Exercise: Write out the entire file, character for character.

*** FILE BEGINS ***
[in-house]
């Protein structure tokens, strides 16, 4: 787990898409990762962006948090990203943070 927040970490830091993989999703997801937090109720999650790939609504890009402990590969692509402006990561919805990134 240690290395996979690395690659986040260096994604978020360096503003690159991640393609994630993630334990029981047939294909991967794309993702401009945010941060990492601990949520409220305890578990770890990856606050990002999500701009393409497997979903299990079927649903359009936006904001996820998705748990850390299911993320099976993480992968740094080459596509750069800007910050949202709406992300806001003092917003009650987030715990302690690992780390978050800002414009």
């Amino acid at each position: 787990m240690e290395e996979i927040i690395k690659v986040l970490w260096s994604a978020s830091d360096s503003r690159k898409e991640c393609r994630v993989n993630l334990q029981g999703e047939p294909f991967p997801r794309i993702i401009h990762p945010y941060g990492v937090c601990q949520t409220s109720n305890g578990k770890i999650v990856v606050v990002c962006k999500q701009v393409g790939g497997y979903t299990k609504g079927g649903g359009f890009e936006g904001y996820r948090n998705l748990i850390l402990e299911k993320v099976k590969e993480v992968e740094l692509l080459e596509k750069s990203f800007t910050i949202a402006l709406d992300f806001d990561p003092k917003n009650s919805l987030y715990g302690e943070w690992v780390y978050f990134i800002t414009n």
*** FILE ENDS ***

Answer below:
[in-house]
């Protein structure tokens, strides 16, 4: 787990898409990762962006948090990203943070 927040970490830091993989999703997801937090109720999650790939609504890009402990590969692509402006990561919805990134 240690290395996979690395690659986040260096994604978020360096503003690159991640393609994630993630334990029981047939294909991967794309993702401009945010941060990492601990949520409220305890578990770890990856606050990002999500701009393409497997979903299990079927649903359009936006904001996820998705748990850390299911993320099976993480992968740094080459596509750069800007910050949202709406992300806001003092917003009650987030715990302690690992780390978050800002414009």
């Amino acid at each position: 787990m240690e290395e996979i927040i690395k690659v986040l970490w260096s994604a978020s830091d360096s503003r690159k898409e991640c393609r994630v993989n993630l334990q029981g999703e047939p294909f991967p997801r794309i993702i401009h990762p945010y941060g990492v937090c601990q949520t409220s109720n305890g578990k770890i999650v990856v606050v990002c962006k999500q701009v393409g790939g497997y979903t299990k609504g079927g649903g359009f890009e936006g904001y996820r948090n998705l748990i850390l402990e299911k993320v099976k590969e993480v992968e740094l692509l080459e596509k750069s990203f800007t910050i949202a402006l709406d992300f806001d990561p003092k917003n009650s919805l987030y715990g302690e943070w690992v780390y978050f990134i800002t414009n």